First Nations men executed in colonial conflict honoured in major memorial in Melbourne

Ballarat indigenous artist Aunty Marlene's depiction of the 1842 hanging. Photo: City of Melbourne
Ballarat indigenous artist Aunty Marlene's depiction of the 1842 hanging. Photo: City of Melbourne

Clare Rawlinson ABC 27 November 2015

A swing set reminiscent of the gallows where two Indigenous men were hanged in 1842 will be erected as a memorial to colonial conflict in Melbourne.

The memorial marks the first major monument recognising colonial conflict in Melbourne, and will be established near the site where Indigenous Tasmanian men Tunnerminnerwait and Maulboyheener were executed.

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A memorial planned for central Melbourne to remember executed Freedom Fighter Tunnerminnerwait and Maulboyheener. The warriors fought the sellers in Victoria but were born in Tasmania - Read More

Newspaper stands telling stories of frontier wars are a centrepiece of the winning design for the monument.

It will feature a series of newspaper stands and an Indigenous garden, inviting the public to reflect on the executions – Victoria's first formal hangings - on the corner of Franklin and Victoria Streets, near the old gaol.

Artist Trent Walter, who co-designed the memorial with artist Brook Andrews, said it was a difficult task to memorialise such a confronting part of the city's past.

He said it could be compared to a war memorial for Indigenous people, or a marker for hidden parts of Melbourne's past.

"It's definitely a confronting story but the space we've created is about reflection – it's trying to say let's deal with this traumatic past," Mr Walter said.

"It's not pushing a specific political agenda, it's just saying these things happened we need to acknowledge it and think about it more broadly than we have before, and what the implications are for our society."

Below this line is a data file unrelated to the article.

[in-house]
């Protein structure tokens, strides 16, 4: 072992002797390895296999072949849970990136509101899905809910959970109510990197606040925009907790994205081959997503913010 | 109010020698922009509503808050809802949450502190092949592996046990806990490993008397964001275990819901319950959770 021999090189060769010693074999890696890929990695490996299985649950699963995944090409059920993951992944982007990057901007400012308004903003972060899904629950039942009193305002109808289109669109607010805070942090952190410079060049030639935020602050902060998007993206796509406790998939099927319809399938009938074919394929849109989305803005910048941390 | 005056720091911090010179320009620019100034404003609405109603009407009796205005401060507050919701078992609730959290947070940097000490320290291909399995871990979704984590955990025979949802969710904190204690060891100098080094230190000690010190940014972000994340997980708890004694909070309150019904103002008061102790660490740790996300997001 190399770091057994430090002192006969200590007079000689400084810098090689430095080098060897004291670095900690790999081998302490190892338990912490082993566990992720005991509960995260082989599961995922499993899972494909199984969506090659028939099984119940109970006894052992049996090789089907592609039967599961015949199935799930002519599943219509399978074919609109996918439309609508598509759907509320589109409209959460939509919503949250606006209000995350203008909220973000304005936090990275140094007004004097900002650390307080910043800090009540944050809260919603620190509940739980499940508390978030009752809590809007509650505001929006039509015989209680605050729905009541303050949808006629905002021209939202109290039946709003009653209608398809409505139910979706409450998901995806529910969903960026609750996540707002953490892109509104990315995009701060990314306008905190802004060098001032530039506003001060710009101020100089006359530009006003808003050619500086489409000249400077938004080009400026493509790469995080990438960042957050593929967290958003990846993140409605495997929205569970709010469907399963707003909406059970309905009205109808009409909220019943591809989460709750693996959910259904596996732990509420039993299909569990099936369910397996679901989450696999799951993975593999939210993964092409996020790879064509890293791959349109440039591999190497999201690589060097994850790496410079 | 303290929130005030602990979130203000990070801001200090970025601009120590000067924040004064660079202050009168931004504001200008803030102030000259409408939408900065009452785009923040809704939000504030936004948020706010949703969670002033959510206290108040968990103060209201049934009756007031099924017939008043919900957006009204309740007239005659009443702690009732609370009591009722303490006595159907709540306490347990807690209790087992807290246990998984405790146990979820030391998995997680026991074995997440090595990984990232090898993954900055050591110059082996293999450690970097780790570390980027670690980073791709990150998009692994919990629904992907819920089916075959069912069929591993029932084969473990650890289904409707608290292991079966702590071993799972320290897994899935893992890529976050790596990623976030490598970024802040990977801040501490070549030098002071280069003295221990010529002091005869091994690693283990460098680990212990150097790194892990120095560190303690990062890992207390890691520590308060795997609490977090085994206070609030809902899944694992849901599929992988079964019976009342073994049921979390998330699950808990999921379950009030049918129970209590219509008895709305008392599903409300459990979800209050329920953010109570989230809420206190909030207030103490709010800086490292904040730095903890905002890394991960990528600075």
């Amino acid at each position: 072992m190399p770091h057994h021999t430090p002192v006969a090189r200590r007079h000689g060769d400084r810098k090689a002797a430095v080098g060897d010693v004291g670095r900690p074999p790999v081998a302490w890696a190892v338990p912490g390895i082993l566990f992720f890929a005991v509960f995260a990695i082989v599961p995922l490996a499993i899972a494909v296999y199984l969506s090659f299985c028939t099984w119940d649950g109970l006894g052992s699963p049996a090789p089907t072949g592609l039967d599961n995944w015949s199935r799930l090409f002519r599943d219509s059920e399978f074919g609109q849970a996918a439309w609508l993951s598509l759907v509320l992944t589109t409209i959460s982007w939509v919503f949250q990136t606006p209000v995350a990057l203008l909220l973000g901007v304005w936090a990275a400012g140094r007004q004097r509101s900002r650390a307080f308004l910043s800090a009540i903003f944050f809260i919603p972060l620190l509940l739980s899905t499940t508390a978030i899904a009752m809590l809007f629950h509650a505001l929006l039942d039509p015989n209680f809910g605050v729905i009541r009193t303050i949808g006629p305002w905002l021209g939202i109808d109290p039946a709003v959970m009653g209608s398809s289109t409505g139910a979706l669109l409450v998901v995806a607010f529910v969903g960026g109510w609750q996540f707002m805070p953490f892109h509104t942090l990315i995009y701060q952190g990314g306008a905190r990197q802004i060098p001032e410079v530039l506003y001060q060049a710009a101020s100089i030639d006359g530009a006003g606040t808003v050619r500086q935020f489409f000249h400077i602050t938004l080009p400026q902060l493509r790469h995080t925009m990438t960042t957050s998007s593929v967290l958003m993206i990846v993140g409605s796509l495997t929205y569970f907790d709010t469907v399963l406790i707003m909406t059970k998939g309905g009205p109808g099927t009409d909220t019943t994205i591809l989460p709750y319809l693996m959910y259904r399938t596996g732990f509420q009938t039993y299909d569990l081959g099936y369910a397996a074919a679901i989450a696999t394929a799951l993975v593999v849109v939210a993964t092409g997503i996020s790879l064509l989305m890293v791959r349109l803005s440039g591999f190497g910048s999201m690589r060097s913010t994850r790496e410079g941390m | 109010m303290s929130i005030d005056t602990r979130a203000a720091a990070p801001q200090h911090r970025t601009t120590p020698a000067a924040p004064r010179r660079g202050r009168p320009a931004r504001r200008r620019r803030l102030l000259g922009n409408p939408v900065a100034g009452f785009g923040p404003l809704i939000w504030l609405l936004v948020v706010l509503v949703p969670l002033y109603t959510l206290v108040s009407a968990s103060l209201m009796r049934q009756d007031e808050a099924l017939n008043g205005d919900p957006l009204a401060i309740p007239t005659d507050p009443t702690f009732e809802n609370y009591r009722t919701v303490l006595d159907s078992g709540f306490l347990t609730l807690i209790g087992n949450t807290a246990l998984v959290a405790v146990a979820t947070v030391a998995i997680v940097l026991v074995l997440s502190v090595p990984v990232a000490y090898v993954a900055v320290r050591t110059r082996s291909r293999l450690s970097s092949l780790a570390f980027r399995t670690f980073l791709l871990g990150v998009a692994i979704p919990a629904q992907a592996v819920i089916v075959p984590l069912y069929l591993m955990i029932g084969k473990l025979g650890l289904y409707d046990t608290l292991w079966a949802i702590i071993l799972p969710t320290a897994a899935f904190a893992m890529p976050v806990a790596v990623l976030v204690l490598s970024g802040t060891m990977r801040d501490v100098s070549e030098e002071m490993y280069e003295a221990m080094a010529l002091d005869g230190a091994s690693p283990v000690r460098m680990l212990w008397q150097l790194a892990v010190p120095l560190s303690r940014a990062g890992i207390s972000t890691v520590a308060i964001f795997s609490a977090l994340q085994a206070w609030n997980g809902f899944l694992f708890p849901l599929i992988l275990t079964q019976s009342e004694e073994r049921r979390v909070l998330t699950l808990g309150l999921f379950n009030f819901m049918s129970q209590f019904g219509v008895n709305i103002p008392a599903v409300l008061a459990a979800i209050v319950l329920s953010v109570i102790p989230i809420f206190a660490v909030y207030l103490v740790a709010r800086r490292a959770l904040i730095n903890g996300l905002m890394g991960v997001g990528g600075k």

The swing set will provide a view towards the old gaol, where Tunnerminnerwait and Maulboyheener were kept before their hanging.

Tunnerminnerwait and Maulboyheener

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Discover the story of Tunnerminnerwait and Maulboyheener's resistance and executions Links to articles here.
Facing the other direction, visitors will look towards the newsstands.

"The idea of the newsstands is that this should be news every day, we should remember these people."

Tunnerminnerwait, I believe, had just had enough. He could see what was happening and what had happened to his people and his family in Tasmania and it was happening again. - Dr Clare Land, historian, Monash University

Before being recruited to design a memorial with Ms Andrews, Mr Walter said he had no knowledge of the story behind Melbourne's first executions.

"This is a really challenging thing - I think it shows great vision, by the City of Melbourne," he said.

"Hopefully it's the start of broader engagement with these histories."

The City of Melbourne will spend $155,000 building the memorial.

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Image: Scene of Melbourne around the period of the hanging.